(Answered) Teenage Pregnancy in Iowa State

(Answered) Teenage Pregnancy in Iowa State

(Answered) Teenage Pregnancy in Iowa State 150 150 Prisc

Teenage Pregnancy in Iowa State

Clearly identify the topic of teenage pregnancy (be sure to include the population you wish to address) and why you chose it. Identify data and/or public policy to support your choice.

What initiatives would you include, and how do you implement it? For example, if you want to include comprehensive sex education classes in every school, how would you do that? What other initiatives will you include?

How will you notify the public/concerned parties in Iowa that there is a problem? For example, if you choose to write a letter to the editor or to your congressperson, what will you put in the letter? or if you choose to inform the Iowa board of education about including sex education in the school course, how will you do that?

Will anyone assist you in developing or implementing your initiative?

Sample Answer

Teenage Pregnancy in Iowa State

Teenage pregnancy refers to pregnancy in women aged 19 years or younger. Women can get pregnant if they have vaginal sex with men at any age after they start getting regular monthly periods. In the United States, teen pregnancies and childbearing are at historic lows, with impressive progress made in all 50 states. In Iowa, teen birth rates decreased by 64% between 1991 and 2018, with the rate now standing at 15.3 births per 1000 females aged between 15 and 19 years of age (CDC, 2020). Although teen birth rates have fallen for all ethnic and racial groups, disparities remain persistent. Teenage pregnancy prevalence in Iowa is more than two times higher among Hispanic and non-Hispanic Blacks than non-Hispanic whites (Americas Health Rankings, 2020). Pregnancy rates are also higher among teens in foster care, teens from low-income families, and families with low educational attainments. Teenagers who get pregnant are more likely to experience miscarriages, maternal illness, neonatal death, and stillbirths (CDC, 2019). The likelihood of teen mothers dropping out of high school and facing unemployment is also significantly increased, and children whose mothers are teens also have increased likelihoods of adverse behavioral, health and educational outcomes.

Due to the substantial social, health, and economic costs associated with teenage pregnancies and childbearing, effective prevention strategies are necessary. One such method includes sexuality education for adolescents and children. Sexuality education refers to teaching about sexuality among people. It includes intimate relationships, sexual anatomies, sexual reproduction, sexual activities, infections transmitted sexually, gender identity, sex orientations, contraception, abstaining, and reproductive responsibilities and rights (Breuner et al., 2016). Evidence-based and developmentally appropriate education regarding sexuality and reproduction provided gradually by schools is vital in helping teenagers make positive, safe and informed choices on responsible sexual activities, healthy relationships, and healthy reproduction. Evidence shows that sexual education is beneficial in preventing and reducing the risks of adolescent pregnancies, infection transmitted sexually as well as HIV (Breuner et al., 2016).

Implementation of comprehensive sex education classes will begin with raising awareness of teenage pregnancies in the school district and proposing sex education as the solution to the problem. Notification to concerned parties will be through presentations of crucial data and distribution of fact sheets on teenage pregnancy and disparities involved in Iowa to make them aware of the problem. It will also include understanding the school districts’ capacity in terms of finances and resources for implementing sex education (Leos and Wiley, 2019). Change in the district policy will be advocated for where sex education should be explicitly required in all school curricula. School board members will also be involved in the process from the beginning to acquire their approval before implementation can start.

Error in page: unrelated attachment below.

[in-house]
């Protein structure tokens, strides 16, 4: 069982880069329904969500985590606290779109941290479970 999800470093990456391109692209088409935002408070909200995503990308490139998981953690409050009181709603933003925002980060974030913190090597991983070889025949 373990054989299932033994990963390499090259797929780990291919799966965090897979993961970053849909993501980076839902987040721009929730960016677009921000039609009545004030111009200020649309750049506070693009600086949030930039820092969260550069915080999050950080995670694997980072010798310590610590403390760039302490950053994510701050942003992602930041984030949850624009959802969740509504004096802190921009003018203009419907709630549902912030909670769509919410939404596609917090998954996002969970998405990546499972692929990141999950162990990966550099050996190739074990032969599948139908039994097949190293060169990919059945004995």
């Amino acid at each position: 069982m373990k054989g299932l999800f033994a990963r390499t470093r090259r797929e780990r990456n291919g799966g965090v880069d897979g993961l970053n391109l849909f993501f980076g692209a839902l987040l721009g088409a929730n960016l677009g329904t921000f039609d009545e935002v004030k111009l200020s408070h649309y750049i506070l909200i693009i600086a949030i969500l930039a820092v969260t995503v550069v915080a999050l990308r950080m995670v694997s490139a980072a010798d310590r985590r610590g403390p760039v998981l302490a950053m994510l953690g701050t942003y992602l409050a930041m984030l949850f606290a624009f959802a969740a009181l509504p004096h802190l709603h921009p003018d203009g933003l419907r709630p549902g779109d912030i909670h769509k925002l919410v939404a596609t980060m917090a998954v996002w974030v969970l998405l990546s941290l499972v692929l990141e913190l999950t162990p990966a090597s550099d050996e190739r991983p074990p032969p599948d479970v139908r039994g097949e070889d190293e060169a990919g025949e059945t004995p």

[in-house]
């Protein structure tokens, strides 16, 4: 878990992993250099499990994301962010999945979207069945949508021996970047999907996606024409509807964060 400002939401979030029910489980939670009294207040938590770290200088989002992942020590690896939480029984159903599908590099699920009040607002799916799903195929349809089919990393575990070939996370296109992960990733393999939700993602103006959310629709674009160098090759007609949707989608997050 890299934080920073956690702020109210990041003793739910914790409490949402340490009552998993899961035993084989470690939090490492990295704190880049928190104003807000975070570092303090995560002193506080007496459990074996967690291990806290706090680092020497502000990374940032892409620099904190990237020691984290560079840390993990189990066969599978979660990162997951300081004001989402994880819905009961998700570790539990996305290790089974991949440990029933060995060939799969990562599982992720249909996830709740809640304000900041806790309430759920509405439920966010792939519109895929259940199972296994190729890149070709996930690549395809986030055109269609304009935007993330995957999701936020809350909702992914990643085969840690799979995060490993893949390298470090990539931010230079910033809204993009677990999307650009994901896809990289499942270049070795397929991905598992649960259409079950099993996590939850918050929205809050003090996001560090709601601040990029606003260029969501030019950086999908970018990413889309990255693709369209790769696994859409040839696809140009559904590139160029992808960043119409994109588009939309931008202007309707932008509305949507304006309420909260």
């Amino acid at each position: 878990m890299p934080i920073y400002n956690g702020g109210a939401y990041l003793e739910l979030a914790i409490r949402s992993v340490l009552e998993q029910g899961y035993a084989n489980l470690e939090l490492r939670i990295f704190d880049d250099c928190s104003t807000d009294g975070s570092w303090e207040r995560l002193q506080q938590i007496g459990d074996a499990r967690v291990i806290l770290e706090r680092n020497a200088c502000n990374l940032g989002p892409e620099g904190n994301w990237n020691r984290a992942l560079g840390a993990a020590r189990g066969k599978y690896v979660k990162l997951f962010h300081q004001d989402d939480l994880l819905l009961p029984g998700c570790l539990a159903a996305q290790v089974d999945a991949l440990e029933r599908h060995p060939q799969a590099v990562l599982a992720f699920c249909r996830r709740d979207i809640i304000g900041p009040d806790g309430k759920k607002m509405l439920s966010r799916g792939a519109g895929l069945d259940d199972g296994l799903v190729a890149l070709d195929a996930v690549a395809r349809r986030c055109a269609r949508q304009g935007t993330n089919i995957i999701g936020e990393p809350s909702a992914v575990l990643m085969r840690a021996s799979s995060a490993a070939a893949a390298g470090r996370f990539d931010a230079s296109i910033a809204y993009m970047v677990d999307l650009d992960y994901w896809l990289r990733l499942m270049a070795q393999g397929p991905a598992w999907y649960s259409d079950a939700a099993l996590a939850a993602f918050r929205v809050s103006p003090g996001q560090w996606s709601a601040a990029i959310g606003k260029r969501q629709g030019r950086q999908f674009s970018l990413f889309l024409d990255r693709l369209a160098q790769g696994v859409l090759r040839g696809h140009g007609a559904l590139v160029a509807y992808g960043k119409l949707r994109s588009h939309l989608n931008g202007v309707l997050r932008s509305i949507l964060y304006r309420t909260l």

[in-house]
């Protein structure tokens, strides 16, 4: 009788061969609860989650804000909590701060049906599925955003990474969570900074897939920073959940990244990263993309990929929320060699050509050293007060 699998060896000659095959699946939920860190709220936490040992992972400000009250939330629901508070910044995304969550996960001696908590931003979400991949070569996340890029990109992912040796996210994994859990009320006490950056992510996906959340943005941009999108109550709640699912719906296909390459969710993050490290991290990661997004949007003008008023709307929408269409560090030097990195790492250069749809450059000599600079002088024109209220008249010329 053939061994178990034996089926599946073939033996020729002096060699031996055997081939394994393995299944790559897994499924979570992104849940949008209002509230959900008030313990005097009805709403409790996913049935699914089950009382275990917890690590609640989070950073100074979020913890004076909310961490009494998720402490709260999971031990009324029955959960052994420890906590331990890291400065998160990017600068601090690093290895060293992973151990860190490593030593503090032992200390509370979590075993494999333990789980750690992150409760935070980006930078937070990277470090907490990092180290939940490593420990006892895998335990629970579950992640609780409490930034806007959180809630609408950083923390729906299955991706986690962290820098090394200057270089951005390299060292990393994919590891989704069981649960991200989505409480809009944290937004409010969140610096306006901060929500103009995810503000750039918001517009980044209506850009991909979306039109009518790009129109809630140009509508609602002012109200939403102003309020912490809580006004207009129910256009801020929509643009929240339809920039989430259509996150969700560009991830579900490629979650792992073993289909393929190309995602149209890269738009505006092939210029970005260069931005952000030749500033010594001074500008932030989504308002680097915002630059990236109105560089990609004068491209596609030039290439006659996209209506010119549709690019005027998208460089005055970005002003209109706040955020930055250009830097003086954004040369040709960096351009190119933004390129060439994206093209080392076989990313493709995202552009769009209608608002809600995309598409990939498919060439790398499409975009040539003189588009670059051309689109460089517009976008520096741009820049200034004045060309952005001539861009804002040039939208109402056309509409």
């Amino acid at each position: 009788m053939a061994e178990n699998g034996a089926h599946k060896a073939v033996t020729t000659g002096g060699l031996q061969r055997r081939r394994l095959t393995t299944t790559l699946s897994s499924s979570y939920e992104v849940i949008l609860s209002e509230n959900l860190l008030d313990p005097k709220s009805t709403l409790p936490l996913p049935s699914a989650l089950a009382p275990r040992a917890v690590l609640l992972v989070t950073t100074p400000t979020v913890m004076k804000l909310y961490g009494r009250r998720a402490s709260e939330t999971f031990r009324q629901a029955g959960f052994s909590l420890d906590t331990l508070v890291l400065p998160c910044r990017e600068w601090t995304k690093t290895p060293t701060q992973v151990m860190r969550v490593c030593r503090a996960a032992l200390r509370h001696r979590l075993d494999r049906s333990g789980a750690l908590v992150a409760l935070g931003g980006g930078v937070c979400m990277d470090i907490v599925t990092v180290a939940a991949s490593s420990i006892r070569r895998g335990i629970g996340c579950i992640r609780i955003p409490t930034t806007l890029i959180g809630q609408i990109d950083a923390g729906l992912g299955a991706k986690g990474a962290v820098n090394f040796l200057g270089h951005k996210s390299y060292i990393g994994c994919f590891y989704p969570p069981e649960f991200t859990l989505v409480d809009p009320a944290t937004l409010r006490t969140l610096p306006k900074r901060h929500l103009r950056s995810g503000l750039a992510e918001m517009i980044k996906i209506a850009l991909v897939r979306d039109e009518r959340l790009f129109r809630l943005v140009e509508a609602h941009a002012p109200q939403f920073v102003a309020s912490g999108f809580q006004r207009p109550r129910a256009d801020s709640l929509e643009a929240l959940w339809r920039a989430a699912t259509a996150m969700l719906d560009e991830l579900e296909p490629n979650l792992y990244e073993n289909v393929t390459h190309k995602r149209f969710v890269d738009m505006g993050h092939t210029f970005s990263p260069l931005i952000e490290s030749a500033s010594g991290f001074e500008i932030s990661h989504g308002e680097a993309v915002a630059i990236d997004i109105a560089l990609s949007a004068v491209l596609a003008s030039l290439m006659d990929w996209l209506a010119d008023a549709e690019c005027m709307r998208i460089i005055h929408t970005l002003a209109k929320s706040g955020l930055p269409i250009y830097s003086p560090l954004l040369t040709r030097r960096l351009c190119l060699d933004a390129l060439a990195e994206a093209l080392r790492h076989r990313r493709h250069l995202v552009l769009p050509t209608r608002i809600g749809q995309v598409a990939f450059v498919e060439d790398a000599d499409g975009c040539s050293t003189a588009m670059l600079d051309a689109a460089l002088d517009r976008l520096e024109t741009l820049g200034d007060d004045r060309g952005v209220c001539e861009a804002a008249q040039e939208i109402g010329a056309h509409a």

An implementation plan will then be created, including the number of students participating in each school, the number of students in each class, and the timeline for implementation. Planning will involve coordination and collaboration among all personnel involved, including sexual health educators, counselors, school nurses, and teachers as well as parents. Timely, coordinated, and detailed planning among these stakeholders will ensure adequate training, enough time for implementation, ongoing support, sufficient resources, and high comfort and skill among teachers in teaching sex education (Leos and Wiley, 2019). It will also increase the abilities of the schools to implement the program with fidelity.


  • America’s Health Rankings (2020). Health of Women and Children. https://www.americashealthrankings.org/explore/health-of-women-and children/measure/TeenBirth_MCH/state/IA
  • Breuner, C. C., Mattson, G., & Committee on Psychosocial Aspects of Child and Family Health. (2016). Sexuality education for children and adolescents. Pediatrics138(2), e20161348.
  • Centers for Disease Control and Prevention (CDC) (2019). About Teen Pregnancy. https://www.cdc.gov/teenpregnancy/about/index.htm
  • Centers for Disease Control and Prevention (CDC) (2020). Iowa. https://www.cdc.gov/nchs/pressroom/states/iowa/ia.htm
  • Leos, C., & Wiley, D. (2019). “It falls on all our shoulders”: Overcoming Barriers to Delivering Sex Education in West Texas Schools. Journal of Applied Research on Children: Informing Policy for Children at Risk10(2), 4.